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Neeld just one part of the problem

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Neeld in line for big payout

Payout in the region of $500,000 is the price of Mark Neeld's 'disastrous coaching tenure' to already cash-strapped Melbourne FC, says chief football writer Caroline Wilson.

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History will record Mark Neeld's one-and-a-half season stint at the helm of Melbourne as one of the bigger disasters AFL coaching has seen. Five wins from 33 games for a winning percentage of 15 per cent says that loudly enough.

History should also record that few coaches have taken on the senior job at a club as dysfunctional and strife-torn as the Demons have been these past couple of years.

From day one, Neeld's coaching tenure was set against a backdrop of almost continual turmoil, be it an on-going saga about "tanking" which never went away, alleged friction among the club's indigenous players, the illness and eventual passing of chairman Jim Stynes, or getting caught up in the performance enhancing drugs saga.

Melbourne's Peter Spargo (left),  Peter Jackson (centre) and sacked coach Mark Neeld.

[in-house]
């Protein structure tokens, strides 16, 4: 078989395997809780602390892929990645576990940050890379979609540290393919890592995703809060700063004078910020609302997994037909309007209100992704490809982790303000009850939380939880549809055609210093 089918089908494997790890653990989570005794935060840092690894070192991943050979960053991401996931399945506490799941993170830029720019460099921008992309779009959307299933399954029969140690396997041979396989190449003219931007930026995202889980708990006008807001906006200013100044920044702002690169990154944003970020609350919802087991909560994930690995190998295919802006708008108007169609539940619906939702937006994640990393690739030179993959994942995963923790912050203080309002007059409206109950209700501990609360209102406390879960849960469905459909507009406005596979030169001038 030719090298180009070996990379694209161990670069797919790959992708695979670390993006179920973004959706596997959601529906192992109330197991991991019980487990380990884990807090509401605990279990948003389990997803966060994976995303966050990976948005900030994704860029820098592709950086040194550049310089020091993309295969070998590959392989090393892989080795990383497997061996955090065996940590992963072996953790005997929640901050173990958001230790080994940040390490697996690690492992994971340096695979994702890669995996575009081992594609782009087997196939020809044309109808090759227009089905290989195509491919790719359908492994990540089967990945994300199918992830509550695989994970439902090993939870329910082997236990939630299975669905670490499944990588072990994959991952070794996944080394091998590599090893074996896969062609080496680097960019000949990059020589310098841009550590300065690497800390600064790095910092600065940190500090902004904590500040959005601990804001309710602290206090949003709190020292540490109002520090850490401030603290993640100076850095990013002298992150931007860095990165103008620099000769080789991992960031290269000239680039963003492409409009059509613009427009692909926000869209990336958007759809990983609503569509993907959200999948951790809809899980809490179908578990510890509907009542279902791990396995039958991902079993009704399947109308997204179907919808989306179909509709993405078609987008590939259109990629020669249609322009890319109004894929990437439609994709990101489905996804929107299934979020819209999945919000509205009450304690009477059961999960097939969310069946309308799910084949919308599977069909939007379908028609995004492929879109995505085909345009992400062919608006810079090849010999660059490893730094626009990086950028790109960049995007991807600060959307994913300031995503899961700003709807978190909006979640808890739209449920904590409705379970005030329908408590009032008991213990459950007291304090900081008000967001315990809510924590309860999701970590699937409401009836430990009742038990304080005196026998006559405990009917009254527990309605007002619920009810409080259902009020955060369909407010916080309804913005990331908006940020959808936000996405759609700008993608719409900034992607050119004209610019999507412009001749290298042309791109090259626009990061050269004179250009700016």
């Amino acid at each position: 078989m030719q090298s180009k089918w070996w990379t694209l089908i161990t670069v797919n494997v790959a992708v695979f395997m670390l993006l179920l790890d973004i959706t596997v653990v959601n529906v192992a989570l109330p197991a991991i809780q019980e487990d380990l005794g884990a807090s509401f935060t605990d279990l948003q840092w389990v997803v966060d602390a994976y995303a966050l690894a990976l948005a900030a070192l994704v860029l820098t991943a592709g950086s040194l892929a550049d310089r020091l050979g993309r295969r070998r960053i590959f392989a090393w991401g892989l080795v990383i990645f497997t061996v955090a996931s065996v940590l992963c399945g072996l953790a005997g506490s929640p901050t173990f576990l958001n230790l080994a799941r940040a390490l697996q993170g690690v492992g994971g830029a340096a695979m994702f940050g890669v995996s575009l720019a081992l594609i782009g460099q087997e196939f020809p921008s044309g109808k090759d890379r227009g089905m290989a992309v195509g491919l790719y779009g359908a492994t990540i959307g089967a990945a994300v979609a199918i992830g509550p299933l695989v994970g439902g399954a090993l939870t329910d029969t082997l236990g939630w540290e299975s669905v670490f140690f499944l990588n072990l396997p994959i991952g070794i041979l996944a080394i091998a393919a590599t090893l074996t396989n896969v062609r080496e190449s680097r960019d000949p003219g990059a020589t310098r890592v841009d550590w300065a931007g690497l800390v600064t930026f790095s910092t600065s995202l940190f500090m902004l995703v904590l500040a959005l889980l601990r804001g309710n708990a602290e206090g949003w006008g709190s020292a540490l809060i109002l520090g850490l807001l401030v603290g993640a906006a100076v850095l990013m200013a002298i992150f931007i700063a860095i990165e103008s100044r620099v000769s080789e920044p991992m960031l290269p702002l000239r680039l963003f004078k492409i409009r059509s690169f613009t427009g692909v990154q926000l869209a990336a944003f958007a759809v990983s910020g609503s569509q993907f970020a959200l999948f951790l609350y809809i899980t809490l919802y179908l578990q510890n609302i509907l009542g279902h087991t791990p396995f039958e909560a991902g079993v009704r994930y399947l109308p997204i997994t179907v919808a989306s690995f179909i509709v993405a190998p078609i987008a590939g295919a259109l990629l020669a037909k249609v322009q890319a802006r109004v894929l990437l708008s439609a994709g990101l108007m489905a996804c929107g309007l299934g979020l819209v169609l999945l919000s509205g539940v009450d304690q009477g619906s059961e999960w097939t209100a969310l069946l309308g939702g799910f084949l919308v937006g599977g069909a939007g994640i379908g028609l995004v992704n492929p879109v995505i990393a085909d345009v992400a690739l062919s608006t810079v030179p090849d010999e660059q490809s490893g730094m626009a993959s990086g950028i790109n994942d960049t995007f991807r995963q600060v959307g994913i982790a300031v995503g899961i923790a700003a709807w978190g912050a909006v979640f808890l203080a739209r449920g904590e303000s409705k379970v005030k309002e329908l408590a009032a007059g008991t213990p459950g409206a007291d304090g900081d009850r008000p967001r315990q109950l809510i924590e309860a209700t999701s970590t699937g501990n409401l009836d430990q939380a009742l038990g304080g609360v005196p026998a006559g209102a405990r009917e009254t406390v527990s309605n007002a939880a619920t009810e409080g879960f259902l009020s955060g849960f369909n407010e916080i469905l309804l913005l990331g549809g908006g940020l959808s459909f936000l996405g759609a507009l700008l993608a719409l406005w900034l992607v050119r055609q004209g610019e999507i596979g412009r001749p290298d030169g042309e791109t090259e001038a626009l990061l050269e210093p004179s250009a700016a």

Melbourne's Peter Spargo (left), Peter Jackson (centre) and sacked coach Mark Neeld. Photo: Sebastian Costanzo

All enough to have the AFL as good as launch a quasi-takeover of the running of the club via the instalment of a new chief executive in Peter Jackson, a major review of all operations, and now some financial and probably draft assistance, the latter ironic in itself given the tanking soap opera.

All that would have been enough to have tested the mettle of the Sheedys and Malthouses of the coaching world, let alone a novice senior coach whose own administration seemed so incapable of fixing its own mess it stated publicly the "new kid" had been given carte blanche to change an entire culture. It proved far too big an ask.

The final question asked of Neeld at Monday's press conference announcing his sacking was: "What went wrong?" The answer: "I don't know", will for many underline why the decision had to be made.

It doesn't mean Neeld didn't have a clue what he wanted to do. That, indeed, is popularly seen as one of his biggest mistakes, best summed up as going too hard, too early at a club and playing list lacking enough seniority of mental toughness to be whacked with a large stick.

But backed into a corner with obvious friction between he and the senior playing group, and having made a decision to jettison or distance some of Melbourne's most senior faces, the seeming backtracking done in then recruiting a clutch of older replacements might well, in terms of winning back those he'd lost, have been the final straw.